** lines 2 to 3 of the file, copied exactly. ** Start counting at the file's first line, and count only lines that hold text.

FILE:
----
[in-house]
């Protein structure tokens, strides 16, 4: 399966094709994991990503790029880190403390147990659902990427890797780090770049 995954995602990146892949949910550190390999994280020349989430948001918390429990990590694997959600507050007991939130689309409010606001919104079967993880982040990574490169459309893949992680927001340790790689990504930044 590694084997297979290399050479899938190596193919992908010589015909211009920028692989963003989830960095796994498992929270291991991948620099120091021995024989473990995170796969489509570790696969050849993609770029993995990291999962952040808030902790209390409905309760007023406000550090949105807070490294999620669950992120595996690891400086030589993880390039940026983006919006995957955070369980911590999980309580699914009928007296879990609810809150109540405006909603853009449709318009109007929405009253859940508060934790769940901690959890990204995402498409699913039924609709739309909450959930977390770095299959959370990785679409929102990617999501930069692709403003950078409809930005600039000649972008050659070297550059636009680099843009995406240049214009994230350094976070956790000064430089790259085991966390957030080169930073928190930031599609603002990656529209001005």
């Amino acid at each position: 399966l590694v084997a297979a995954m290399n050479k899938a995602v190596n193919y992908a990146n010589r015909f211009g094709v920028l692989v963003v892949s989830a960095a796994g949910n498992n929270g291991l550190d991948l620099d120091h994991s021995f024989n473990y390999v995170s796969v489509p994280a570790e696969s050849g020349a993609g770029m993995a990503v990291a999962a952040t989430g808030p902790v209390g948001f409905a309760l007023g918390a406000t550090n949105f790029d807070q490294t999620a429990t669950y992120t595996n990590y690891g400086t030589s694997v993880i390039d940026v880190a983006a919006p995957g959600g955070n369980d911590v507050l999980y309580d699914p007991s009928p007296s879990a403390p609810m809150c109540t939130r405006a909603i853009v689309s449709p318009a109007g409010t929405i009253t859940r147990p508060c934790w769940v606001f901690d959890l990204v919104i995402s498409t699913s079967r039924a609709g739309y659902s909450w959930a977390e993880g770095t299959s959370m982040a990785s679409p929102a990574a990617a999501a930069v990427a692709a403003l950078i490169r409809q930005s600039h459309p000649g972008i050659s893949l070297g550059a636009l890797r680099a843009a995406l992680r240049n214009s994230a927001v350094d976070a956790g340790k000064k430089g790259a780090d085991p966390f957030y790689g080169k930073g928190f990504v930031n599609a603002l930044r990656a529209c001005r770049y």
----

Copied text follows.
């Protein structure tokens, strides 16, 4: 399966094709994991990503790029880190403390147990659902990427890797780090770049 995954995602990146892949949910550190390999994280020349989430948001918390429990990590694997959600507050007991939130689309409010606001919104079967993880982040990574490169459309893949992680927001340790790689990504930044 590694084997297979290399050479899938190596193919992908010589015909211009920028692989963003989830960095796994498992929270291991991948620099120091021995024989473990995170796969489509570790696969050849993609770029993995990291999962952040808030902790209390409905309760007023406000550090949105807070490294999620669950992120595996690891400086030589993880390039940026983006919006995957955070369980911590999980309580699914009928007296879990609810809150109540405006909603853009449709318009109007929405009253859940508060934790769940901690959890990204995402498409699913039924609709739309909450959930977390770095299959959370990785679409929102990617999501930069692709403003950078409809930005600039000649972008050659070297550059636009680099843009995406240049214009994230350094976070956790000064430089790259085991966390957030080169930073928190930031599609603002990656529209001005």
């Amino acid at each position: 399966l590694v084997a297979a995954m290399n050479k899938a995602v190596n193919y992908a990146n010589r015909f211009g094709v920028l692989v963003v892949s989830a960095a796994g949910n498992n929270g291991l550190d991948l620099d120091h994991s021995f024989n473990y390999v995170s796969v489509p994280a570790e696969s050849g020349a993609g770029m993995a990503v990291a999962a952040t989430g808030p902790v209390g948001f409905a309760l007023g918390a406000t550090n949105f790029d807070q490294t999620a429990t669950y992120t595996n990590y690891g400086t030589s694997v993880i390039d940026v880190a983006a919006p995957g959600g955070n369980d911590v507050l999980y309580d699914p007991s009928p007296s879990a403390p609810m809150c109540t939130r405006a909603i853009v689309s449709p318009a109007g409010t929405i009253t859940r147990p508060c934790w769940v606001f901690d959890l990204v919104i995402s498409t699913s079967r039924a609709g739309y659902s909450w959930a977390e993880g770095t299959s959370m982040a990785s679409p929102a990574a990617a999501a930069v990427a692709a403003l950078i490169r409809q930005s600039h459309p000649g972008i050659s893949l070297g550059a636009l890797r680099a843009a995406l992680r240049n214009s994230a927001v350094d976070a956790g340790k000064k430089g790259a780090d085991p966390f957030y790689g080169k930073g928190f990504v930031n599609a603002l930044r990656a529209c001005r770049y």